I have 3 physicians in my family, 2 of them my brothers, and one of those is a nationally recognized pediatrician specializing in juvenile diabetes. They are not holistic or in any way out of the mainstream. But at family dinners and gatherings, when this subject is brought up, they always comment on how their is still a very possible correlation, but that politics trumps any true research settling this subject as this is a tremendous threat to the financial and political stability status quo.

Seeing as how the front pages this week reported that the government quashed reports on the dangers of cell phone driving because of political pressure, it is more than fair - indeed it is patriotic - to demand that a true study be done: completely in the open by a government entity.

I am the first in line to debunk conspiracy theories - I can more than hold my own against JFK assassination numbskulls, 9/11 truthers, and "birthers" and I am almost always against massive government inquires and commissions. But something stinks here.

And many - if not most - doctors and politicians know it.

tim maguire said...

The debate about health risks of vaccines is fine, but it is not OK to hint that maybe unvaccinated kids don't put the other kids at risk. Parents already struggling with the propaganda don't need an easy out (at least not THAT easy out).

The nose is supposed to be in the center of the face. That forehead makes her look like a doll rather than a child.

ironrailsironweights said...

When my sister was that age, she had practically no hair.

Today, tragically, most adult women have no hair. The triumph of the hideous pedophilic Bald Eagle is nearly complete.

Oh wait, you meant head hair. Never mind.

Peter

Old RPM Daddy said...
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tim maguire said...

Chase, I agree about the politics. There are several big problems with the debate as I understand it.

One of them is that vaccine requirements have grown explosively so that babies today are big pin cushions.

Another is that many of the most "risky" vaccines are also the least necessary. (My wife and I had to fight with the hospital when she was born to stop them from giving her a vaccine for sexually transmitted diseases!)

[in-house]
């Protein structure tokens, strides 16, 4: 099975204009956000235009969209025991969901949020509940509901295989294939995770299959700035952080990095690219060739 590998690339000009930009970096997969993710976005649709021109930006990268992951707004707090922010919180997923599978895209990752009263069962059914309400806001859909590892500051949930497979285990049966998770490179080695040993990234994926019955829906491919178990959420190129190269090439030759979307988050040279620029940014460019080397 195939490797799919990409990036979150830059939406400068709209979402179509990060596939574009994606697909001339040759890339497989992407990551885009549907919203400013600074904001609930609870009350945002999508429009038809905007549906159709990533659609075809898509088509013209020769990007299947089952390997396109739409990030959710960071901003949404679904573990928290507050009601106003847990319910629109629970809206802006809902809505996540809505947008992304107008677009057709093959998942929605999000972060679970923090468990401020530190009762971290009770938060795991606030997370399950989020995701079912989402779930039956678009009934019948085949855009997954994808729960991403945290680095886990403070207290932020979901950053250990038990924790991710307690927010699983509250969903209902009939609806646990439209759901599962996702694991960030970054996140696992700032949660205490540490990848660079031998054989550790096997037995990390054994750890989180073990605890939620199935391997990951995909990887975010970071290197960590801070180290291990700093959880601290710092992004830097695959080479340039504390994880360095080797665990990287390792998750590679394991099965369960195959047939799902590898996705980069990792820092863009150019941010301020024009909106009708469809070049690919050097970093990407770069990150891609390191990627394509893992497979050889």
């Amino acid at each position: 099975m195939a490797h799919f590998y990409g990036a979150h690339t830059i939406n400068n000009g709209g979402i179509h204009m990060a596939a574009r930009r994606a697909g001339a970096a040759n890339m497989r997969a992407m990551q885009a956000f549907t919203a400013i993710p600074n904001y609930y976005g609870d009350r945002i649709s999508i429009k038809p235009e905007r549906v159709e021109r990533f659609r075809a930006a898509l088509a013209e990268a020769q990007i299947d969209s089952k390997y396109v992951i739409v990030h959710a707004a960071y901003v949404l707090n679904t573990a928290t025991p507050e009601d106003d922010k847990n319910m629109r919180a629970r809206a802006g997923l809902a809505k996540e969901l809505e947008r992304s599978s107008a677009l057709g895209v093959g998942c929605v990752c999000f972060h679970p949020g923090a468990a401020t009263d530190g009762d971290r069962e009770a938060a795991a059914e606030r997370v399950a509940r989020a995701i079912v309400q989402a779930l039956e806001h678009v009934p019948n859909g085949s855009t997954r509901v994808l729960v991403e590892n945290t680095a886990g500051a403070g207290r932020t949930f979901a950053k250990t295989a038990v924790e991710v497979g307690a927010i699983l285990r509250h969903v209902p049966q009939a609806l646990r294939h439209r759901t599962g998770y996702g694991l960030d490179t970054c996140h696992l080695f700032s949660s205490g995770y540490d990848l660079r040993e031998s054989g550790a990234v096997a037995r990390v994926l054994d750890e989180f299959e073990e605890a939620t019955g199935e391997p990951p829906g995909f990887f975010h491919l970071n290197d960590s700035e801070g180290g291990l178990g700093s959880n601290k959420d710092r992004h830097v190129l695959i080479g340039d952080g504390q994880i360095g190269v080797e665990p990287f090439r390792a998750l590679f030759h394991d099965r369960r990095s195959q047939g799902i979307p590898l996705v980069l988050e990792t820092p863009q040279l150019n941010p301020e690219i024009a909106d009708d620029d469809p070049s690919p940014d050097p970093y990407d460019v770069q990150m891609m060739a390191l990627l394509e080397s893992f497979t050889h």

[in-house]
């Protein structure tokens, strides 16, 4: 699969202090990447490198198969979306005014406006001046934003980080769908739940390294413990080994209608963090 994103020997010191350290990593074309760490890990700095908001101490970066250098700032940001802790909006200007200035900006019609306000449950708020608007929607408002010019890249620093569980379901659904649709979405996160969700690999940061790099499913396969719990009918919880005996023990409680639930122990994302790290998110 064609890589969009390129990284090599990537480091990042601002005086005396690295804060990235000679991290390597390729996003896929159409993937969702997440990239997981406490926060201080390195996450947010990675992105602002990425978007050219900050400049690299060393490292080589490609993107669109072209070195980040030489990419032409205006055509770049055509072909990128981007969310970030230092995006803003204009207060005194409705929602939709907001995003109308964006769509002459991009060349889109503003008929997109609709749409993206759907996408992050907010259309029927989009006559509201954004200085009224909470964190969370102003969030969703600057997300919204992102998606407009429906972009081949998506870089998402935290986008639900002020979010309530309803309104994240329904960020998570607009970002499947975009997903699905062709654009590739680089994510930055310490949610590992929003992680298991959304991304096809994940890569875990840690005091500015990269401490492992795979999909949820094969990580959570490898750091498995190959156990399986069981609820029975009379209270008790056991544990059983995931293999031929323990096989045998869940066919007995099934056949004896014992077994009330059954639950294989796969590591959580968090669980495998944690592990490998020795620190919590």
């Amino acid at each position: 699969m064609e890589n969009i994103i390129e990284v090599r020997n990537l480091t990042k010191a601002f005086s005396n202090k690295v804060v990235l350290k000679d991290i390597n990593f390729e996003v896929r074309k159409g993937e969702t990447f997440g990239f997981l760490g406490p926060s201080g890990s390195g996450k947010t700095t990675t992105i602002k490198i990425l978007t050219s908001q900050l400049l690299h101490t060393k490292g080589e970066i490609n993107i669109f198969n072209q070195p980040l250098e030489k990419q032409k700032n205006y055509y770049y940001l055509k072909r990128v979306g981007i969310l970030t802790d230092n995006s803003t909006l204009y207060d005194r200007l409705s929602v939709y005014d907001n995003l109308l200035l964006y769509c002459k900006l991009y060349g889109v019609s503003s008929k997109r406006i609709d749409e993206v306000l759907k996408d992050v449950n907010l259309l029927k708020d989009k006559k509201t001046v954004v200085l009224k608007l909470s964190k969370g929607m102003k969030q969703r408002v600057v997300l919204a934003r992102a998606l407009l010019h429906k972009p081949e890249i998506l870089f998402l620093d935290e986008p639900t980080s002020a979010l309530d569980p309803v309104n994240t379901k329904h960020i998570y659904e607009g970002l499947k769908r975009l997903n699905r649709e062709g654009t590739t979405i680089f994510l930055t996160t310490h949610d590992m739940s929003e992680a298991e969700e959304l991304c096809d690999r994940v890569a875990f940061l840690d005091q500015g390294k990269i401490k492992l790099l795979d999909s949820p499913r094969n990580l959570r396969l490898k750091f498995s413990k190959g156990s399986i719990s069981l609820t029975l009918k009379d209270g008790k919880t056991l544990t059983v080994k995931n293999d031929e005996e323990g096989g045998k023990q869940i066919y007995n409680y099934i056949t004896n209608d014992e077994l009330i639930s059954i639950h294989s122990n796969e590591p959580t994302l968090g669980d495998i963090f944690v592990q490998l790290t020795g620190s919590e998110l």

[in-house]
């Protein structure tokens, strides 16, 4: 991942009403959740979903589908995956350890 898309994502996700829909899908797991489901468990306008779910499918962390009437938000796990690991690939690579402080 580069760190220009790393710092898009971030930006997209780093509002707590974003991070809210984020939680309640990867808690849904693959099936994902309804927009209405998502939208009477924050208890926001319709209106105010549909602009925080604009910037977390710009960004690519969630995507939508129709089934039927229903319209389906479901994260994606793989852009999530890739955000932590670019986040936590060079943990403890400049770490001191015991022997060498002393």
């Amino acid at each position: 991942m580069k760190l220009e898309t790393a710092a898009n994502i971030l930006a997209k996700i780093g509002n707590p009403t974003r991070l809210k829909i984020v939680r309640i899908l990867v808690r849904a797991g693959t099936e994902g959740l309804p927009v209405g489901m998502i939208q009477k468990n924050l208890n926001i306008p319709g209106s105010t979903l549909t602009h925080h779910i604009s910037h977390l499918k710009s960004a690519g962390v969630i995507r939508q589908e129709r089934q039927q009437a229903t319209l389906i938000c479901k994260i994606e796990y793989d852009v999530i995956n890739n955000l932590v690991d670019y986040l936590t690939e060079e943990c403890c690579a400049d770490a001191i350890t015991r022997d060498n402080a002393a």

Old RPM Daddy said...

Ms. Althouse, you seem to be channeling a certain writer from Minneapolis. You're sounding a little Lileksian today.

Chase -- I forgot, what's a "birther?"

Ralph L said...

They are not holistic or in any way out of the mainstream
But they're not epidemiologists, either, are they?
If large numbers of parents stop immunizing, large numbers of children will die.
It's long been known that a very few react badly to vaccines.

Ricardo said...

OMG. Is Althouse thinking of having another child? Do I hear a muted tick-tock in the background?

Chip Ahoy said...

Ya know what? That magazine cover freaks me out too.

Ralph L said...

The increase in autism is obviously caused by feminism and promiscuous sex churning up testosterone in young women. And high fructose corn syrup.

Freeman Hunt said...

Totally OT, but did Rush really just mention Althouse as noted in another thread?

garage mahal said...

Chase
My daughter was diagnosed with Type 1 a little over a month after receiving a battery of immunizations for school. We've always wondered if there was a correlation, and of course will never know. For our 2nd we requested thiomersal free (49% mercury), and only 1 per visit. I don't think it's a giant leap to research the tie in the rise in diseases like autism and juvenile diabetes to the rise in the number (triple since 1980) of vaccinations given to those under the age of 2.

MayBee said...

Parenting magazines are to be skimmed every few months by new parents. Actually reading them too often will only convince you of your horrible parenting.

Before the autism debate against vaccinations, there was the instant death debate. Doctors had to start giving out waivers for parents to sign which were full of the horrors of what could go wrong. And here is the new parent, in love with her baby in a way she's never felt before, and she just doesn't want to do anything to harm him and it seems a very scary, close decision.

It's almost like the anti-vaccination movement has been a cause in search of a villain.

Methadras said...

Cute kid. Giant forehead. Looks chopped.

MadisonMan said...

Birthers are the lunatics who claim Obama was not born in the US.

traditionalguy said...

What's all this fuss and bother about these Recent Foetuses starting to cause us inconvenience?We have rights, don't we? And the CO2 burden of another breather and eater of animals cannot be overestimated. And how can our precious Planet heal itself with humans still trampling it? Those are the real questions that worthy government Scientists are working on today. Darwin needs our help again.

MadisonMan said...

traditionalguy, I don't know about you, but I've sequestered at least 100 pounds of carbon in my body. When I die it's all being converted to carbon dioxide and released into the atmosphere.

Kill me at the Planet's peril.

Old RPM Daddy said...

@MadisonMan: "Birthers are the lunatics who claim Obama was not born in the US."

Oh, that's right, thanks. It's just getting to where I need a scorecard to tell Truthers from Birthers from whomever else.